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Renewable energy science fair project:
Effect of Tilt Angle of Solar Cells Towards the Sun on Power Generated

Science Fair Project Information
Title: Effect of Tilt Angle of Solar Cells Towards the Sun on Power Generated
Subject: Renewable Energy
Grade level: Middle School - Grades 7-9
Academic Level: Ordinary
Project Type: Experimental
Cost: Medium
Affiliation: Timber Ridge Magnet School
Year: 1998
Description: Tilt a solar cell at different angles towards the sun (incident light) and record output voltage.
Short Background

A solar tracker is a device for orienting a daylighting reflector, solar photovoltaic panel or concentrating solar reflector or lens toward the sun. The sun's position in the sky varies both with the seasons (elevation) and time of day as the sun moves across the sky. Solar powered equipment works best when pointed at or near the sun, so a solar tracker can increase the effectiveness of such equipment over any fixed position, at the cost of additional system complexity. There are many types of solar trackers, of varying costs, sophistication, and performance. One well-known type of solar tracker is the heliostat, a movable mirror that reflects the moving sun to a fixed location, but many other approaches are used as well.

The required accuracy of the solar tracker depends on the application. Concentrators, especially in solar cell applications, require a high degree of accuracy to ensure that the concentrated sunlight is directed precisely to the powered device, which is at (or near) the focal point of the reflector or lens. Typically concentrator systems will not work at all without tracking, so at least single-axis tracking is mandatory. Very large power plants or high temperature materials research facilities using multiple ground-mounted mirrors and an absorber target require very high precision similar to that used for solar telescopes (heliostat).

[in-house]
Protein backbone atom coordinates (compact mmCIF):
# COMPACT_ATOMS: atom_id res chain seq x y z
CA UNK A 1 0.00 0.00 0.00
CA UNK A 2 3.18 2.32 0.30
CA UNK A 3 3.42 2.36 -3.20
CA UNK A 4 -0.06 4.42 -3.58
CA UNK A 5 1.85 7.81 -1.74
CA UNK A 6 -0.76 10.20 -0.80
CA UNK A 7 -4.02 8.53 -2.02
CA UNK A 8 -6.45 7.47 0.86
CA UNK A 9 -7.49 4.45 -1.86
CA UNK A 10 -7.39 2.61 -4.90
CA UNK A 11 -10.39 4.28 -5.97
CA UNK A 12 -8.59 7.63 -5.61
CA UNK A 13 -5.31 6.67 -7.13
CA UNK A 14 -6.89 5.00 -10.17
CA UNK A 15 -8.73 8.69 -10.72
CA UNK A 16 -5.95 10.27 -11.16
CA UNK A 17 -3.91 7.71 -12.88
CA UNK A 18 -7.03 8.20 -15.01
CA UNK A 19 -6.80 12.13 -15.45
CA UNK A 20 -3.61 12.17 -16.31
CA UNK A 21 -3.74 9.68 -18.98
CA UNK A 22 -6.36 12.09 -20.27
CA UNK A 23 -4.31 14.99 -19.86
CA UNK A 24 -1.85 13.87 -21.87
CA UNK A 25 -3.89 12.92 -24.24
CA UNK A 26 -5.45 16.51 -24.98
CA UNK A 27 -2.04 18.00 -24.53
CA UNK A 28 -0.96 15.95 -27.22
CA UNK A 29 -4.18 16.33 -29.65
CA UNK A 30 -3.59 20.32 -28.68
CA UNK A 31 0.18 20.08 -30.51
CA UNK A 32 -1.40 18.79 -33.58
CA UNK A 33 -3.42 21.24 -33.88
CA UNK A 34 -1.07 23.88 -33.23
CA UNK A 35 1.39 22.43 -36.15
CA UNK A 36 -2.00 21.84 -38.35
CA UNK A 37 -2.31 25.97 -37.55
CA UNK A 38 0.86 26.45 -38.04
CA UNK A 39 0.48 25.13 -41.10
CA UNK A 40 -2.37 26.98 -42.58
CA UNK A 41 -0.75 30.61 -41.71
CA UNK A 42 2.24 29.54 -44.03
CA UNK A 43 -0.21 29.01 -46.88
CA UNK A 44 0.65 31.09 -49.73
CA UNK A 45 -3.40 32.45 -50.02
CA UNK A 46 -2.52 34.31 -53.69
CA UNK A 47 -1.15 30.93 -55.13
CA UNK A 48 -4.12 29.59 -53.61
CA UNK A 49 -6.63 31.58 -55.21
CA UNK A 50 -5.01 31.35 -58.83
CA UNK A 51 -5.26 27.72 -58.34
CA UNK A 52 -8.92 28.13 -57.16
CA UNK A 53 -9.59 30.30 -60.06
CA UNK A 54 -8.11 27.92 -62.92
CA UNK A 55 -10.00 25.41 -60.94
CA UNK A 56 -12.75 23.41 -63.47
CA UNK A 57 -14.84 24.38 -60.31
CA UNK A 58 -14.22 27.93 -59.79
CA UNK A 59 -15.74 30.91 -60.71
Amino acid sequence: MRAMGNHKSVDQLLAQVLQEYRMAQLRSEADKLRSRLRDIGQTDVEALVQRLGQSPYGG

Non-concentrating applications require less accuracy, and many work without any tracking at all. However, tracking can substantially improve both the amount of total power produced by a system and that produced during critical system demand periods (typically late afternoon in hot climates) The use of trackers in non-concentrating applications is usually an engineering decision based on economics. Compared to photovoltaics, trackers can be inexpensive. This makes them especially effective for photovoltaic systems using high-efficiency (and thus expensive) panels.

For low-temperature solar thermal applications, trackers are not usually used, owing to the high expense of trackers compared to adding more collector area and the more restricted solar angles required for Winter performance, which influence the average year-round system capacity.

Source: Wikipedia (All text is available under the terms of the GNU Free Documentation License)

For More Information: Build a Solar Tracker

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